2. When doing this kind of manners training, how did you find strangers while outside with Frankie in class to practice on? Do the dog owners practice with one another and each other’s dogs? I can’t imagine that the program set up people to deliberately pass by during the time of the class for you to practice on. You did all you could to give Frankie the best life possible. Do you have any thoughts on getting another personal dog down the road?


    1. I spent a lot of time in Home Depot walking him around. When people asked if they could pet my dog, I explained to them that they could but told them what we were working on. Most people were happy to help, plus several of my friends volunteered to come over and practice meeting him. In class our instructor practiced meeting our dogs.

      As far as another personal dog in my life, a few months ago I would have said never again, but now I am really missing having a dog and am beginning to wonder if getting another dog might be a way to heal. Thanks for asking! (and I always enjoy your comments/questions)


  3. Keep us posted on what you decide regarding another personal dog. Glad my question didn’t sting, for I didn’t mean for it to. Personally, I’m still not sure how I feel about pitbulls, but I suppose if I met someone who had one, and they were willing to keep it under control, I’d at least greet it. I’ve never met a pitbull, and of course most of what the media says about them is bad. All dogs have their strengths and weaknesses, and if an owner intentionally raises a dog to be vicious, it will be just that. I know you didn’t though. Keep stressing the importance of good dog care on here. There are many out there who are just downright ignorant or ill-informed.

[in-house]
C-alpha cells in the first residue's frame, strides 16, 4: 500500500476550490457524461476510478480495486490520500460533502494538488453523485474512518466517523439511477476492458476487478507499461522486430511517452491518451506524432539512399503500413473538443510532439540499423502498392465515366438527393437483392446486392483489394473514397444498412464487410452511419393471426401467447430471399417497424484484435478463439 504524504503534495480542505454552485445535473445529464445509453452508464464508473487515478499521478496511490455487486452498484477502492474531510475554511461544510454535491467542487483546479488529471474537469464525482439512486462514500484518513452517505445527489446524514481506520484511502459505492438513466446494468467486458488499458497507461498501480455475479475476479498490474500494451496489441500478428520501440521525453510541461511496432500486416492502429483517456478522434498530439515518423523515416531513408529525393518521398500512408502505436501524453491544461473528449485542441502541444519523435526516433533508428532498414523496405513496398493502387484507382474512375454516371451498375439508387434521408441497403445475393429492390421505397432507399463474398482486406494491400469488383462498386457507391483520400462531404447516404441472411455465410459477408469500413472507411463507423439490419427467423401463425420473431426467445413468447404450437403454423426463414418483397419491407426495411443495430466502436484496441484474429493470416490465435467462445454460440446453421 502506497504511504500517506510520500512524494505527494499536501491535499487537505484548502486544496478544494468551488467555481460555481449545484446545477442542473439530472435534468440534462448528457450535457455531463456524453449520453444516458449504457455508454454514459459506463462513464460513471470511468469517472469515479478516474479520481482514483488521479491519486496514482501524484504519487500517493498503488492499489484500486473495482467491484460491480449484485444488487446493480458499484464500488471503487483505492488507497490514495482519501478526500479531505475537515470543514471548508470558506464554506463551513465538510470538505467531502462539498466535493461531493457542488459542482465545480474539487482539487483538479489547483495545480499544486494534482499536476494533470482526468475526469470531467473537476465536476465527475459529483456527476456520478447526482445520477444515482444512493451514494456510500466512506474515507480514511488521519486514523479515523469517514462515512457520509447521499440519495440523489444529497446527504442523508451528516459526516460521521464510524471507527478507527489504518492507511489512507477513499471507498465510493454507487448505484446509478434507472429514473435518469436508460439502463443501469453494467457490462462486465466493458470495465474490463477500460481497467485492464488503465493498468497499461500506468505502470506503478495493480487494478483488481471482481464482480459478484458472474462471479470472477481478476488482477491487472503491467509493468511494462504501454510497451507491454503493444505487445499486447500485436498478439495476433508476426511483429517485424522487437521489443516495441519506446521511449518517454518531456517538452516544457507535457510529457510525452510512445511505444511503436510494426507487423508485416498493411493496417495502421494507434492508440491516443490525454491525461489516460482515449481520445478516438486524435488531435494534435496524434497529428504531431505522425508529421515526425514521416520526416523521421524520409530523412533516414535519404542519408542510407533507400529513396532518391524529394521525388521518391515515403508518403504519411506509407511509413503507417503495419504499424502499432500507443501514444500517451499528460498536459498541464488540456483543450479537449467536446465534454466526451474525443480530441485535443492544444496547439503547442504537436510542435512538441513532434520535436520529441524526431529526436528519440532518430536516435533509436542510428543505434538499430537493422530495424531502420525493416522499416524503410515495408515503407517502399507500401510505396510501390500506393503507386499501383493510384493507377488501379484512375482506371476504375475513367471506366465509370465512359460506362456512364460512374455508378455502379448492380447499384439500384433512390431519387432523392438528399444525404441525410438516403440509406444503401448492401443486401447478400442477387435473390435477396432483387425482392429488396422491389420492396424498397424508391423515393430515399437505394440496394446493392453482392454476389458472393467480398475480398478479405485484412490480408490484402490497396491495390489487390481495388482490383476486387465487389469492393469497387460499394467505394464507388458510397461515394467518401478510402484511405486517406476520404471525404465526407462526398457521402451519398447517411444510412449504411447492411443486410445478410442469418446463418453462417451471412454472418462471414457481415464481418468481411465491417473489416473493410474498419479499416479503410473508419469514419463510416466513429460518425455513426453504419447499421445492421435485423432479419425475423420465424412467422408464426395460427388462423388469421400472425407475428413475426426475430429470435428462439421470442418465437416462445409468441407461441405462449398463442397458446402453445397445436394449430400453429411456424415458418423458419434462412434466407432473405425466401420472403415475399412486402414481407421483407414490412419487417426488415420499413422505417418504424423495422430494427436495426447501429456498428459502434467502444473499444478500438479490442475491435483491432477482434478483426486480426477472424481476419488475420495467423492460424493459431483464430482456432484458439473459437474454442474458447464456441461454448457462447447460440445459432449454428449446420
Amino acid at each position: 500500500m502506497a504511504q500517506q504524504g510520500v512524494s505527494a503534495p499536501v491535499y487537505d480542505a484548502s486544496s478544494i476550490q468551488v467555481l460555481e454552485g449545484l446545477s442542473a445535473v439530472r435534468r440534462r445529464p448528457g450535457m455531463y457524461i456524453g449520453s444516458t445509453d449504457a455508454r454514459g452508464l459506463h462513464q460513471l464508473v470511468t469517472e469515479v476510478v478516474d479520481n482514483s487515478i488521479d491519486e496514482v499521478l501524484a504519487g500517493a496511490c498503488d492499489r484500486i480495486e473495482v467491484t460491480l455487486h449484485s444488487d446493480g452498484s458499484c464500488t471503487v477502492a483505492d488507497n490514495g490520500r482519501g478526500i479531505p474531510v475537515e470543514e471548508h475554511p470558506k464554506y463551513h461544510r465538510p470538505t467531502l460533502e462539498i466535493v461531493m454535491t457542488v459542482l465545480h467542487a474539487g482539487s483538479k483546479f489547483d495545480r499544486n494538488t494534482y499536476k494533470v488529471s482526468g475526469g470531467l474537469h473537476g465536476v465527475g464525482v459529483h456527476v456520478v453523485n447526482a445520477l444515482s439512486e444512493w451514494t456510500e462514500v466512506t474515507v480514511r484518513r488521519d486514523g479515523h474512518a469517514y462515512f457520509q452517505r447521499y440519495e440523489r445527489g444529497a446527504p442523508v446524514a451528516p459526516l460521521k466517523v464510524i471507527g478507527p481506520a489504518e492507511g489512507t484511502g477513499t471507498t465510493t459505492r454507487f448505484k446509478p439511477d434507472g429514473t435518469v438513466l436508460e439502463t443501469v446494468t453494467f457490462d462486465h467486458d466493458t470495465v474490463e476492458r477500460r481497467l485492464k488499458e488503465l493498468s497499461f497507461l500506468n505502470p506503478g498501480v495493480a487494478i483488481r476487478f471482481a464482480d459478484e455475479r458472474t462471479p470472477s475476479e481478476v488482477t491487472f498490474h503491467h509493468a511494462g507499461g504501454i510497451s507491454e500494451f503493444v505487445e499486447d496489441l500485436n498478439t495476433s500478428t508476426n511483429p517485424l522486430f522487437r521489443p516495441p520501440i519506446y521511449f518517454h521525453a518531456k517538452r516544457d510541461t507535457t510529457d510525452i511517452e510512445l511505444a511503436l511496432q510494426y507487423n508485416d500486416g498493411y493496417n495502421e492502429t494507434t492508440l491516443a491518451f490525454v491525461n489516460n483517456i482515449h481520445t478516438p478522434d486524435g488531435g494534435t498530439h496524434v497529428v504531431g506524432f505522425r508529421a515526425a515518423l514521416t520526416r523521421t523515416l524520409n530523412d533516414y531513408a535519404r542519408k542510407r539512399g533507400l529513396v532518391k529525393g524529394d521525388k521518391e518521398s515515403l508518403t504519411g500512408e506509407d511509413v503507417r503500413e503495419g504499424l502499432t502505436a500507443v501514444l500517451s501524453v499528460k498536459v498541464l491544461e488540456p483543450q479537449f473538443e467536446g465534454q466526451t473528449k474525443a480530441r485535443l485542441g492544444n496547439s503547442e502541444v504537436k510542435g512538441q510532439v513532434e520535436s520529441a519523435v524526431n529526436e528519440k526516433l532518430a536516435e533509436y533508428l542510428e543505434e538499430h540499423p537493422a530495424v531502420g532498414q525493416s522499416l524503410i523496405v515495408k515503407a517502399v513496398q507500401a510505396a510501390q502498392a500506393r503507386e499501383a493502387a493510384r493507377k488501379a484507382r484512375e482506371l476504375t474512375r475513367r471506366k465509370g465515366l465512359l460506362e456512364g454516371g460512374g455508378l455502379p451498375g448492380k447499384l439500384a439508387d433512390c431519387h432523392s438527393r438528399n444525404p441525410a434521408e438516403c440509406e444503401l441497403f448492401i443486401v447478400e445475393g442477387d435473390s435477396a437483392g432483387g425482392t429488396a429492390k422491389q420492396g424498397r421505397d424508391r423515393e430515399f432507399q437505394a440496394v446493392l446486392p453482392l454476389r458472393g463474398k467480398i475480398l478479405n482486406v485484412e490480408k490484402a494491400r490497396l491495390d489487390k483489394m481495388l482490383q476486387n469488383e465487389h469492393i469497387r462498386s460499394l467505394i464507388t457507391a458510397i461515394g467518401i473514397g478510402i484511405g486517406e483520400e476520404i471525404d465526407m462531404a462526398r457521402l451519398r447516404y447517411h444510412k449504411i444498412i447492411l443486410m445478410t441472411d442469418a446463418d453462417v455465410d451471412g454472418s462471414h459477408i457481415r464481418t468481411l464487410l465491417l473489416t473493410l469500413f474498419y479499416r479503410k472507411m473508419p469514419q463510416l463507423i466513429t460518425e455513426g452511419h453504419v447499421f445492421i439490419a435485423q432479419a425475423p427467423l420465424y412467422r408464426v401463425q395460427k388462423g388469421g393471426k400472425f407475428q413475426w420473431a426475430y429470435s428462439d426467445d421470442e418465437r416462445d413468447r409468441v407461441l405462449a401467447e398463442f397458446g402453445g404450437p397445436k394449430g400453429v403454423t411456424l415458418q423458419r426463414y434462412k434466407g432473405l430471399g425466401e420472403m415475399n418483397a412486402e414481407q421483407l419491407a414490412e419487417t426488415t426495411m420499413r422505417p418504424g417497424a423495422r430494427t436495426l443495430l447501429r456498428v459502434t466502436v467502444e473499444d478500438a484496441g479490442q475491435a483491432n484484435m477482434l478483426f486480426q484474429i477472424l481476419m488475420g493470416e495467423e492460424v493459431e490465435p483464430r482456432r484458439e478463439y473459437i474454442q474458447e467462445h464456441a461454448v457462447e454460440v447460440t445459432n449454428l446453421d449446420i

Liked by 1 person

  4. We’ll see. I found some more diary entries from your past few months with Daisy on your Facebook page. Perhaps when her time with you is finished, you could copy them into a post on here as a way of showing where she’s been and how she’s doing now? They are easier for me to read on here, as Facebook has so many buttons, links, etc and with just my keyboard, it can be hard to go back to where you left off if the screen refreshes or something. And congratulations on the deal making for the writing of a second book on your fostering experiences. How do you remember all the details of each dog-or at least the noteworthy ones-so you can write a meaningful story about them later? Writing is fun, and I enjoy it too.

    Liked by 1 person

    1. You’re right – I do need to pull together some of the most meaningful diary entries to show all of Daisy’s progression. Sometimes it’s hard to see when you’re this close. As far as writing the next book, this blog provides an excellent timeline and skeleton for the story. If not for it, I would never keep all the dogs and shelters straight!


  5. True. I think that when Daisy’s time in foster care, or at least in your foster home, is finished, you should post all of the entries on the blog that aren’t already there. As you said, fostering isn’t all sweetness and puppy breath. There are bad days too. And the videos and pictures are good too. How did you convince Ian and his girlfriend to come to VA with you? Hope they enjoyed it. Keep blogging.